From OVW, Coates moved to Deep South Wrestling where she took on a Bag Lady persona, which she partially based on her own personal life.
“The back story was loosely based off myself – an A-lister, well off, famous fitness model who gets ripped off by her manager and ends up on the street. A lot at Deep South said they were glad they didn’t have to do the character. I loved it,” she shared with Goodman.
During her time in developmental, Coates even got to appear on the 2005 Backlash PPV event, where she participated (in a losing effort) in Chris Masters’ Masterlock Challenge.
In the same aforementioned unpublished chat, Coates revealed that a potential WWE career was undermined at that time by an unnamed person within the company that tried to coerce her sexually, and who used his position to get her fired when she refused his advances.
The messages below, which were taken from that chat, are unedited:
This guy wanted me for a sex slave and told me I’d need to do this and this for him to allow me to work with him. It was seriously disgusting stuff. And I said no. Then got promptly buried by this guy at WWE, like crazy lies he made up just to get me removed forever feom (sic) the possibility of having a job in the same company as him
Then johnny ace told me shortly after that there was no reason for me to be at ovw anymore
I would have had a good story for #speakingout. But I wasn’t sure bout it. This guy never got used in any kind of tv promotion like impact anyway. By the end of his 4 year contract with WWE they realized how nasty he was and let him go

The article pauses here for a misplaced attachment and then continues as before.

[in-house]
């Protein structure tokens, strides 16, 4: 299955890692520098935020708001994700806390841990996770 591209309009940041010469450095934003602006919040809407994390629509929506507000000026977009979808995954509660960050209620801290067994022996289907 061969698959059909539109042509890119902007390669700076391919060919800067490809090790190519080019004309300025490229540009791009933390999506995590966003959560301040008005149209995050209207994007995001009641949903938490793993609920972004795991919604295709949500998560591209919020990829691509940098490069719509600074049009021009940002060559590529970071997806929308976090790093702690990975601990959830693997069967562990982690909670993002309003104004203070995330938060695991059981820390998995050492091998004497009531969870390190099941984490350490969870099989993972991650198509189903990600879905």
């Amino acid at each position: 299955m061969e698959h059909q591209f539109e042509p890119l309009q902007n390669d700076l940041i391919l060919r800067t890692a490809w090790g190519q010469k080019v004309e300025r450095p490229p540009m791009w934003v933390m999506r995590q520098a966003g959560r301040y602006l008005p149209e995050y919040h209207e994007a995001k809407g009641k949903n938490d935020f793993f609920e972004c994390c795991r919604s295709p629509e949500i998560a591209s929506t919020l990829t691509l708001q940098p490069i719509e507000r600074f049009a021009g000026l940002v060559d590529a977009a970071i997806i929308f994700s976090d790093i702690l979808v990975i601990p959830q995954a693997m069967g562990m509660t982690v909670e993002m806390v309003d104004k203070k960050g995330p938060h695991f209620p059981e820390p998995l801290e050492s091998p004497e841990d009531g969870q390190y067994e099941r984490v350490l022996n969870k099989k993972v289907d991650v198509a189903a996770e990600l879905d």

But the damage had already been done to my life
Over the next few years, Coates would go on to wrestle in various other promotions, including NWA and Women Superstars Uncensored. In 2014, she began managing Sabu, taking on the “Super Genie” persona.
Though Sabu was best-known for his violent hardcore style, during those years, Coates said they made a concerted effort to change his image, and become more family- and kid-friendly.
Super Genie promotional poster. Courtesy Melissa Coates
In his autobiography, Sabu: Scars, Silence, and Superglue, Sabu (real name Terry Brunk) was very complimentary about Coates.
“Super Genie helps me in and out of the ring. With all the foul and filth to come out of XPW, the one good thing I took from there was Melissa. She handles everything for me now. She does my booking, merchandise, and even my day-to-day stuff. She deserves more recognition and respect than words can ever give her.”
In late 2020, Coates suffered life-threatening blood clots in her left leg, requiring amputation of the limb. A GoFundMe campaign was set up to help pay the significant costs of the surgery.
In these messages from the unpublished chat, she shared what she was planning before the surgery, as well as how those plans would need to change as a result.
“My plan was to move to California, and get back into streamlined, lean, hard, tanned, glamourous ‘Fitness’ shape, so I could get promoted in the magazines gain. From there, I wanted to promote weight-lifting for anti-aging and wellness, which I’ve studied the past several years. Now I need to figure something else.”
Photo and caption courtesy of Melissa Coates: One of my last photos with two legs ;(
“(There is) lots of money to be made off custom (photo and video shoots). I’m still in shape – I still have a 6-pack. But without my left leg – and I used to get a lot of compliments on my legs – I don’t know if doing custom wrestling matches, especially ones in (skimpy) clothes is feasible. I really don’t know how people will respond. I think some people won’t care. They’ll see that every sort of condition is celebrated rather than considered something embarrassing to hide. I really don’t know.”
As of press time, cause of death has not been disclosed.